Perovskite solar cells contain various defects within the perovskite absorber and the corresponding interfaces, affecting device performance and stability. Fortunately, there have been tremendous efforts in advancing passivation techniques contributing to high‐efficiency perovskite solar cell with improved stability. Here, the state‐of‐the‐art passivation approaches for each layer of the perovskite cell with the aim of improving carrier extraction, reducing carrier recombination, and/or improving cell stability are reviewed. Passivation of the electron transport layer can improve the stability of perovskite solar cells by reducing trap states or by physically separating the transport layer from contacting perovskite. Controlling the amount of PbI2 in the perovskite precursor has been found to be effective in passivating defect states at the grain boundaries and on the surface. Additives such as elemental iodine, organic surfactants, and Group 1 metal compounds incorporated in perovskite precursors have been reported to passivate recombination trap centers. These approaches have also contributed to improved energy band alignment between carrier transport layers and perovskite absorber improving device performance. An effective strategy to improve moisture stability is the use of 2D perovskites or hydrophobic large cation molecules forming 2D or quasi‐2D phases at grain boundaries or film surfaces providing passivation and preventing moisture ingress.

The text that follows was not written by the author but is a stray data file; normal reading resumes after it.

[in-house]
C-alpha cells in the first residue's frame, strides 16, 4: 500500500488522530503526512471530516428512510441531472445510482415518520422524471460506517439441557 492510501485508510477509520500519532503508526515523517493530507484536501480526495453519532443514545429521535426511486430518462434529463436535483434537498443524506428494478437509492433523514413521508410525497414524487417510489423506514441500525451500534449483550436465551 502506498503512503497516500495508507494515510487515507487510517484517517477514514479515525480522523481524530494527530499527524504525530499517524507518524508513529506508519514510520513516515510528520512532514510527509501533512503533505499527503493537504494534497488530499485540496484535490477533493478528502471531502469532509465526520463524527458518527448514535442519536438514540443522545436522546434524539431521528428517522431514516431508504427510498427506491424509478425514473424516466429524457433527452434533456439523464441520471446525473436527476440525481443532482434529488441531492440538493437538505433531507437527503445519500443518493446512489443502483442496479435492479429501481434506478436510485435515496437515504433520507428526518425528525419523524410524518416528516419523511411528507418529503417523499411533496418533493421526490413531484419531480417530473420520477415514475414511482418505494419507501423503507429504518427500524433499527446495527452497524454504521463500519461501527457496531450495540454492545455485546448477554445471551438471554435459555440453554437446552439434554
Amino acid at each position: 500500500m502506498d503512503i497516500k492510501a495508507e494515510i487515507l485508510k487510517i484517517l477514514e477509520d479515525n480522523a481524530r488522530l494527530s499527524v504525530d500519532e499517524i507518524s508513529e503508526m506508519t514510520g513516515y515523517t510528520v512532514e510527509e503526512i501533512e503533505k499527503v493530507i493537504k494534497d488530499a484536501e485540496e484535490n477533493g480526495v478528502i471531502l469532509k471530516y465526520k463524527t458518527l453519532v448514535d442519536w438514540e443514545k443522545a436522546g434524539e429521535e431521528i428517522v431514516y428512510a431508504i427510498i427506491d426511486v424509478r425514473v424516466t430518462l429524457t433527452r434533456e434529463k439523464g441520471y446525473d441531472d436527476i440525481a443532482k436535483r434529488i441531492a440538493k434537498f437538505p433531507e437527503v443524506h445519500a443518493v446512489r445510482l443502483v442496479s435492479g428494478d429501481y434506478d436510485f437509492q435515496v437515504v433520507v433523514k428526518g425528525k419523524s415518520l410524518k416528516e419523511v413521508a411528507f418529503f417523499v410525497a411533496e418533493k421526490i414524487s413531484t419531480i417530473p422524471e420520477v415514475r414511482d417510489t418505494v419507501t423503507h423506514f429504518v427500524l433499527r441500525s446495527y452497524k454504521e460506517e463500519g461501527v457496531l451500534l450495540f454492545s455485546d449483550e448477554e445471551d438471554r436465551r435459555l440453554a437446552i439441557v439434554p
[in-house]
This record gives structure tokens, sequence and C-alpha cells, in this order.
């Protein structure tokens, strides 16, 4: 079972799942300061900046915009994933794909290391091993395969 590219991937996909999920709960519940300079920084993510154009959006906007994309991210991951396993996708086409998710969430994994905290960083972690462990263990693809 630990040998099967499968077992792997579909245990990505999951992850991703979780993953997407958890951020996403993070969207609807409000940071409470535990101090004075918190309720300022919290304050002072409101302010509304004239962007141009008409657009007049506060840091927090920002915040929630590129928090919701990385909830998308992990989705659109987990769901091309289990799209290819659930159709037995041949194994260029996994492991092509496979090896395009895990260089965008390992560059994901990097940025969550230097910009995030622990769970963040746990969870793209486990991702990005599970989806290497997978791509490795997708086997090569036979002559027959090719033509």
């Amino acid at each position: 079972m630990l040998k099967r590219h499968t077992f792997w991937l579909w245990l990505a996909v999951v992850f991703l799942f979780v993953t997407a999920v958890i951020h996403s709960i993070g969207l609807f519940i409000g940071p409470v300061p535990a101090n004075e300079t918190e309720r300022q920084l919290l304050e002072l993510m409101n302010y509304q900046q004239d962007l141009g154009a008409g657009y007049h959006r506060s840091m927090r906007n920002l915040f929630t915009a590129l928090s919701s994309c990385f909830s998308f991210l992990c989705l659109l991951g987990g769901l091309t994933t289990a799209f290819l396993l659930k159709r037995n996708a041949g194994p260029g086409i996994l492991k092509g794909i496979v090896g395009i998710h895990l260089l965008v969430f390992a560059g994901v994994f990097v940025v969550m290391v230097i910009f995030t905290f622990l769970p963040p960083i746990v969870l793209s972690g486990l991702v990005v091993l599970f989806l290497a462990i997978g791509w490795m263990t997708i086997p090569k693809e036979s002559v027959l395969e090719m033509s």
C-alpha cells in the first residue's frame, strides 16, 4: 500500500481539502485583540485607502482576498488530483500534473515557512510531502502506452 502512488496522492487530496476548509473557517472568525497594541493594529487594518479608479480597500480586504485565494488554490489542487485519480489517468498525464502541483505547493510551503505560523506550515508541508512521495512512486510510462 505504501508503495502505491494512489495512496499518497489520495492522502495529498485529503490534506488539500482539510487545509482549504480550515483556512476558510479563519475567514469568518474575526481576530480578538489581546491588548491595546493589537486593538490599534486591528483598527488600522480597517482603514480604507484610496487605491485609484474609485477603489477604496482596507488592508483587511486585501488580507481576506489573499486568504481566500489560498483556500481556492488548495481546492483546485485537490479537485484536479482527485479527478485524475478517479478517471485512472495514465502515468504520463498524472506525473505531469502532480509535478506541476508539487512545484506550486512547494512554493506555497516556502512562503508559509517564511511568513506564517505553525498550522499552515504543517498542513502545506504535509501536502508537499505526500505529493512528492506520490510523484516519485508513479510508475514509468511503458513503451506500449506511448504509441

- solar cell
Kim, J., Ho-Baillie, A., & Huang, S. (2019). Review of novel passivation techniques for efficient and stable perovskite solar cells. Solar RRL, 3(4), 1-16. . https://doi.org/10.1002/solr.201800302